Isaiah 40 (Part 07) - Isa 40:6-7 - All Flesh is GrassSubmitted by Pastor Chad Wagner on Wednesday, December 28, 2016.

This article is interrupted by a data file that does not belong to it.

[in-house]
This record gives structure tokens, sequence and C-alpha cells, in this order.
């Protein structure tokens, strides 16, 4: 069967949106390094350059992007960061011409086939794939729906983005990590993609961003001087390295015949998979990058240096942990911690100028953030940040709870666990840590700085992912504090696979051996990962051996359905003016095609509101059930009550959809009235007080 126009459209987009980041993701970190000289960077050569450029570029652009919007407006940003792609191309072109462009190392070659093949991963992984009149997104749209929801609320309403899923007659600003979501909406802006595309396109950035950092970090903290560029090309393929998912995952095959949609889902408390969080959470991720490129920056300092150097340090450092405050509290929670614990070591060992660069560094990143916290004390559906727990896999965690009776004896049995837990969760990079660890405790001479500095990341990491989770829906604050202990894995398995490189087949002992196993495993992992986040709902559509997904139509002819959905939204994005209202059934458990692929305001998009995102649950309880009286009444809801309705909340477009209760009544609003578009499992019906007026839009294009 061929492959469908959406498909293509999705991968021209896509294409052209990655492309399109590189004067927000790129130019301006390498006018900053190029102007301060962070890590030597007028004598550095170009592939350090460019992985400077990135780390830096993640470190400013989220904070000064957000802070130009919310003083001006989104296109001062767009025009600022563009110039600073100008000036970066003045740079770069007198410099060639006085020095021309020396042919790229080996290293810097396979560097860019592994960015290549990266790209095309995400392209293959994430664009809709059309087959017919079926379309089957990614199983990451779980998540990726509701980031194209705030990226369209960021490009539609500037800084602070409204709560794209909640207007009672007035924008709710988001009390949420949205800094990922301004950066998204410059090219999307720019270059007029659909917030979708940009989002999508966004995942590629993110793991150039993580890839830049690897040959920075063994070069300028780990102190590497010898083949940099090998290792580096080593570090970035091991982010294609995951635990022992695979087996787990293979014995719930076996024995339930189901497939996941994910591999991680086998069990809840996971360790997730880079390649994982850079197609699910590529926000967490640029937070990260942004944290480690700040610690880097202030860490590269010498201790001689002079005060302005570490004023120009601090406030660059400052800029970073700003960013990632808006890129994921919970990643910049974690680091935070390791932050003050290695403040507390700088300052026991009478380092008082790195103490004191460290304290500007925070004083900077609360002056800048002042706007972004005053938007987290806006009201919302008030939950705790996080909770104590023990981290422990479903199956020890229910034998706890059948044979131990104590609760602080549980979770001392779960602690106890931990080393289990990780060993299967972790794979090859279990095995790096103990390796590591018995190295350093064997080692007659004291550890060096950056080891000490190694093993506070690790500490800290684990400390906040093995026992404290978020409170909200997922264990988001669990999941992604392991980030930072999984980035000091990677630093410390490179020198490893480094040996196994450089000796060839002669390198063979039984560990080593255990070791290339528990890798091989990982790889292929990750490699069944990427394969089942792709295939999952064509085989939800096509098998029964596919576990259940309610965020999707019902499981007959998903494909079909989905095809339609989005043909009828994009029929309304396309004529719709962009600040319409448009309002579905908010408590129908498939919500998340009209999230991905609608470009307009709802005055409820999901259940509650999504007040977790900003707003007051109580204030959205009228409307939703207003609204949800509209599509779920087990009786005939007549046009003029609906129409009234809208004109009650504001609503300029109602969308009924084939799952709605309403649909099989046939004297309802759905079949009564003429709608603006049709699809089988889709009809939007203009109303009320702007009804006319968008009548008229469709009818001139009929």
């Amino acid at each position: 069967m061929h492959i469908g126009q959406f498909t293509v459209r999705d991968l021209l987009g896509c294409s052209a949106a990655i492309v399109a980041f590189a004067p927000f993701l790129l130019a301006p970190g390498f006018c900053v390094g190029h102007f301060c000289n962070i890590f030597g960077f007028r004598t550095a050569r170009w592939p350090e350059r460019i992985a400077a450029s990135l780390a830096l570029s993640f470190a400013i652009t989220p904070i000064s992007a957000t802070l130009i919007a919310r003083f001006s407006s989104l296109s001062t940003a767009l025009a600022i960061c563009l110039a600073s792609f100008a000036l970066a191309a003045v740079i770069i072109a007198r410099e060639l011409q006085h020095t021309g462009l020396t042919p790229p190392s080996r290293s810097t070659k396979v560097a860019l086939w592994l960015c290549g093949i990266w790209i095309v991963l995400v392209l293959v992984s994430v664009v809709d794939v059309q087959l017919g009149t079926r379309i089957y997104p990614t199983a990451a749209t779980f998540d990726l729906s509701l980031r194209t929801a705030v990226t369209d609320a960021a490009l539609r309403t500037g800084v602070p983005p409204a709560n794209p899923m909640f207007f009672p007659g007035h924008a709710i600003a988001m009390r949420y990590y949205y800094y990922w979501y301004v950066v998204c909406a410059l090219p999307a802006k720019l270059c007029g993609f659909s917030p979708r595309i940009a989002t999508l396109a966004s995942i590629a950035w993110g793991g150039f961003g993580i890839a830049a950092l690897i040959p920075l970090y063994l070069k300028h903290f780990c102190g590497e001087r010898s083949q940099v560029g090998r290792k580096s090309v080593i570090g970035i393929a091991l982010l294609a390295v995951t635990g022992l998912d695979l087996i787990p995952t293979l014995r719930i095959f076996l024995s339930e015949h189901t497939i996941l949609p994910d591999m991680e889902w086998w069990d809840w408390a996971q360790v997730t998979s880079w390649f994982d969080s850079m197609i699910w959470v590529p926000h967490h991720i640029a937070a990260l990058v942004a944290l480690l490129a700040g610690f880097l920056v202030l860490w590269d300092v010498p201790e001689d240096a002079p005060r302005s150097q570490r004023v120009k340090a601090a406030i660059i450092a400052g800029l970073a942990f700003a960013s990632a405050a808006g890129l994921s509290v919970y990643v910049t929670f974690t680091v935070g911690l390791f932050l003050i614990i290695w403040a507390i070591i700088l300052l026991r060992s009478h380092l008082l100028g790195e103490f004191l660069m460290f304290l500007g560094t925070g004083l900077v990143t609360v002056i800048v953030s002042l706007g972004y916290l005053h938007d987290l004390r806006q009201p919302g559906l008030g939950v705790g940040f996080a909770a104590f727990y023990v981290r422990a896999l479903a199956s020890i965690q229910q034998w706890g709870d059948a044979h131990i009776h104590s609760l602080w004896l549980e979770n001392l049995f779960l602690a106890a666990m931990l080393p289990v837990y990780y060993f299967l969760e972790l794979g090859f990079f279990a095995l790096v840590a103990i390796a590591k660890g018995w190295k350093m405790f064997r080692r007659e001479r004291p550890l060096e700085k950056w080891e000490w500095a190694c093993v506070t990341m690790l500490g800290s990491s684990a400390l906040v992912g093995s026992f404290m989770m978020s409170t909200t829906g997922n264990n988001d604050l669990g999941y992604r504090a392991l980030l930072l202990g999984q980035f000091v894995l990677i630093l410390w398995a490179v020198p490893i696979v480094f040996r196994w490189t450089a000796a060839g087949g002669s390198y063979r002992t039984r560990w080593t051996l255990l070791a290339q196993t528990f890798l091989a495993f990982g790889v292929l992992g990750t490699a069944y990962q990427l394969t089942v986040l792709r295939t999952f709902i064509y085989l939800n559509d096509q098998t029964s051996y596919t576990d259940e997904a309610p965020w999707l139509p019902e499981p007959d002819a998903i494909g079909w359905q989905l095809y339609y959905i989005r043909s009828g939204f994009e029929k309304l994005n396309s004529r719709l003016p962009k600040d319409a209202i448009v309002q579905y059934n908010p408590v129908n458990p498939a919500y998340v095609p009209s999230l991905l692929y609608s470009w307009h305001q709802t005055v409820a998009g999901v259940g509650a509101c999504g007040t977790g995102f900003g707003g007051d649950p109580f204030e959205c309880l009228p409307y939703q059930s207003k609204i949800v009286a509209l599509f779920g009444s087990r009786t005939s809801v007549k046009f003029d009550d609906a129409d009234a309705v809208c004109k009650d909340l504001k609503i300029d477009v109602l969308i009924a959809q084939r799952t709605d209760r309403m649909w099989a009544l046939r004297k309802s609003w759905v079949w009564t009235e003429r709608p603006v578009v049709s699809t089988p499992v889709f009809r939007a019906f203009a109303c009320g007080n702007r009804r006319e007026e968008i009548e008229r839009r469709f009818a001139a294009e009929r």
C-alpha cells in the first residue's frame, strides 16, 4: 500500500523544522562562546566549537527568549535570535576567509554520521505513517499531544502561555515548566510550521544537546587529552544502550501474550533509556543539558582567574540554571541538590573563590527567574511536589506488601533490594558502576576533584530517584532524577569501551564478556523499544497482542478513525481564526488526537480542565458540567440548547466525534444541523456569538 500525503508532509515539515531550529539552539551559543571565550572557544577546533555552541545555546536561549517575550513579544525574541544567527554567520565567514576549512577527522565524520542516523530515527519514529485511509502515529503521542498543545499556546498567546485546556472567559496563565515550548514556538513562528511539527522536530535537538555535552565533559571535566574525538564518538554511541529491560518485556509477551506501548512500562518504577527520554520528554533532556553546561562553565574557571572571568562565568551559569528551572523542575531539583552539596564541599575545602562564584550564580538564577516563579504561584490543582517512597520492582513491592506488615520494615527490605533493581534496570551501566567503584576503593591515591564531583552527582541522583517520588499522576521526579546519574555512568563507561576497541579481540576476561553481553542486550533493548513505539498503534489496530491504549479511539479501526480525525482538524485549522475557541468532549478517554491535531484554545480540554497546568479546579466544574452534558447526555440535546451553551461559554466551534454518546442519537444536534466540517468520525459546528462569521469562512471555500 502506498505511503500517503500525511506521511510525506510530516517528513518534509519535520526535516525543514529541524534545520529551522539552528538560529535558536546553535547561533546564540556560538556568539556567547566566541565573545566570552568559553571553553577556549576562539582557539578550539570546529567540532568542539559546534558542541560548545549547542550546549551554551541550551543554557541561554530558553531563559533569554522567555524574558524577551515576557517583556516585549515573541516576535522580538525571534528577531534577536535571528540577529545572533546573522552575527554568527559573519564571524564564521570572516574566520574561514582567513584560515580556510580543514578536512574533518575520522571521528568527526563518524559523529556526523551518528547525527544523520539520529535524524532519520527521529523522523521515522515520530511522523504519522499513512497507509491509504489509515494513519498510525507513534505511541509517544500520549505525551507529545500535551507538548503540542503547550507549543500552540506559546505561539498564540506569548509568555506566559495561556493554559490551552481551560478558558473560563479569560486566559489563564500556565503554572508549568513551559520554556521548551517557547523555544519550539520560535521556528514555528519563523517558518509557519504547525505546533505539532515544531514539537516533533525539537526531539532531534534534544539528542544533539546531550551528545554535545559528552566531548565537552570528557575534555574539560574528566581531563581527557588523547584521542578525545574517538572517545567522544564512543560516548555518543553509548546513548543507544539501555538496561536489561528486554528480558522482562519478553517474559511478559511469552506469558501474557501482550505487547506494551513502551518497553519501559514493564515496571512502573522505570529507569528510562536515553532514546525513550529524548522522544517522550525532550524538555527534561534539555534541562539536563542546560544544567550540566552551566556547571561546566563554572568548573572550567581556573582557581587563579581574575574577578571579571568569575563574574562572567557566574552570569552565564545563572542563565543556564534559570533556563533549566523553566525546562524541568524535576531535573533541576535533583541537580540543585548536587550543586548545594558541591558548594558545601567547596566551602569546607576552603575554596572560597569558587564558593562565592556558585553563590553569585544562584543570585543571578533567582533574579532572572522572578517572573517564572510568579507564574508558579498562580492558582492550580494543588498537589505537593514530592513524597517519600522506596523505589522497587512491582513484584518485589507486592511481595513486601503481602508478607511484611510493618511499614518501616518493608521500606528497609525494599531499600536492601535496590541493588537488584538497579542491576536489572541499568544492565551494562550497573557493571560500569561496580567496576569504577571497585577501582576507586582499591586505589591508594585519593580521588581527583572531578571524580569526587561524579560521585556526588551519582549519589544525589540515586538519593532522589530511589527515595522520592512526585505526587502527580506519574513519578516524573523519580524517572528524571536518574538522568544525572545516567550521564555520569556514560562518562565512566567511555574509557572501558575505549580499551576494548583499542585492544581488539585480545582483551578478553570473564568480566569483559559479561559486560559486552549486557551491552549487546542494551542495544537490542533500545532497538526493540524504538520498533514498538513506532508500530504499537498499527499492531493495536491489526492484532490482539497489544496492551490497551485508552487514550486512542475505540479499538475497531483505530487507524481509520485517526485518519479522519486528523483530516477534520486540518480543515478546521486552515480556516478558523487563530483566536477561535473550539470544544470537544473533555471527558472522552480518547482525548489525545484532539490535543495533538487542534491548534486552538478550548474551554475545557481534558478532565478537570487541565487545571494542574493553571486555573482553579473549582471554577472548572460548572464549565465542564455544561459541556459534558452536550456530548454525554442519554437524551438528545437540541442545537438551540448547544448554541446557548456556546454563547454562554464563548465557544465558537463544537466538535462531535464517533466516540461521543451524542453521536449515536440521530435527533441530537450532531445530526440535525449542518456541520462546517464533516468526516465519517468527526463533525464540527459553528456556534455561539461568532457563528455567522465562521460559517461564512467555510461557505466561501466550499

Watch the video of this Bible study on YouTube: Isaiah 40 (Part 07)- Isa 40:6-7 - All Flesh is Grass For a master copy of the outline and the other sermons in the series, click here: Isaiah 40. To listen to the previous sermon in the series, click here: Part 6 To listen to the next sermon in the series, click here: Part 8 VIII. Isa 40:6-7 1. "The voice said, Cry. And he said, What shall I cry?..." (Isa 40:6) A. Cry v. - 3. intr. To utter the voice loudly and with exclamatory effort, whether under the influence of emotion, as indignation, fear, pain, surprise, or merely in order to be heard afar, or above any noise that would prevent the ordinary speaking voice from being heard or distinguished; to call aloud (to a person), shout, vociferate. B. God told Isaiah to lift up his voice and shout! i. This wasn't the first time that God told Isaiah to cry unto Israel, and it wouldn't be the last. a. Isaiah was told earlier to cry unto Israel that her warfare was accomplished and her iniquity was pardoned (Isa 40:2). b. The LORD would later tell Isaiah to cry aloud and lift up his voice like a trumpet and show Israel their sins (Isa 58:1). c. This shows us the dual nature of God's forgiveness: eternal forgiveness which is already accomplished (1Jo 2:12), and temporal forgiveness that can be obtained by confession of sins (1Jo 1:9). ii. NT ministers are likewise supposed to cry unto God's people. a. Jesus cried out to the people many times during His ministry (Luk 8:8; Joh 7:28; Joh 7:37; Joh 12:44). b. Paul cried out while proclaiming the truth (Act 23:6; Act 24:21). c. Pastors are supposed to preach the word and be instant which often includes crying out (2Ti 4:2). d. Instant adj. - I. 1. Pressing, urgent, importunate. C. Before shouting into the air, Isaiah wisely asks, "What shall I cry?". i. It's not good to be without knowledge and act hastily (Pro 19:2). ii. A fool speaks first and asks questions later, but a wise man waits to speak (Pro 29:11). 2. "...All flesh is grass,... (Isa 40:6) A. God says that mankind is grass. i. Grass n. - 1. a. Herbage in general, the blades or leaves and stalks of which are eaten by horses, cattle, sheep, etc. ii. In the vegetal world, grass at the bottom. iii. Grass is not strong and durable, nor does it provide shade like trees. iv. Grass is not tasty like fruits and vegetables. v. Grass is not really good for much except for animals to eat. B. God doesn't describe the natural man in glowing terms. He calls them: i. Vanity (Psa 39:5) ii. Lighter than vanity (Psa 62:9) iii. Nothing and less than nothing (Isa 40:17) iv. But flesh (Psa 78:39) v. Dust (Psa 103:14) vi. Worms (Job 25:6) 3. "...and all the goodliness thereof is as the flower of the field:" (Isa 40:6) A. All of the goodliness of man is as the flower of the field. B. The glory of man is as the flower of grass (1Pe 1:24). C. All of man's glory shall go to hell with him (Isa 5:14). D. Flowers may be more attractive looking than grass, but they don't last any longer (Psa 103:15-16). E. All the goodliness of man quickly passes away; his beauty is fading. 4. "The grass withereth, the flower fadeth:..." (Isa 40:7) A. Like a flower, man fades away. i. Fade v. - 1. intr. Of a flower, plant, etc.: To lose freshness and vigour; to droop, wither. ii. His skin loses its freshness and droops and withers. iii. He loses his strength, and his eyes grow dim. B. Man's days are short (Job 14:1-2; Psa 89:47-48). C. Our life is a vapor which quickly passes away (Jam 4:14). D. Our life is like the wind which comes and goes quickly (Job 7:7; Psa 78:39). E. Our days are as an handbreadth (Psa 39:5). F. Handbreadth n. - A Unit of lineal measure in many countries and periods, founded on the width of the adult human hand, a palm; formerly estimated as one-fourth of a foot, but now as four inches. G. Our days are as a shadow that passes away (Psa 144:4; Job 8:9). 5. "...because the spirit of the LORD bloweth upon it:..." (Isa 40:7) A. The reason that our life is short is because our iniquities cause us to fade as a leaf and the wind takes us away (Isa 64:6). i. The wages of sin is death (Rom 6:23). ii. Sin guarantees death, but it doesn't usually happen immediately. B. When the spirit departs, the body dies (Jam 2:26; Gen 35:18; 1Ki 17:21-22; Luk 8:53-55). C. We do not have power over the spirit to retain it (Ecc 8:8). D. God decides the time of one's death (Job 14:5). i. Determine v. - I. To put an end or limit to; to come to an end. 1. trans. To put an end to (in time); to bring to an end; to end, conclude, terminate. ii. God sets the limit of the time of one's life. E. When the breath of the Spirit of God blows on our soul, like the wind on a dead leaf, it takes it away (Isa 40:7 c/w Isa 64:6). 6. "...surely the people is grass." (Isa 40:7) A. This fact is certain. B. Surely adv. - II. Qualifying a statement. 4. a. (a) Certainly, assuredly, undoubtedly. Often with less emphasis, as a mere intensive: Truly, verily, indeed.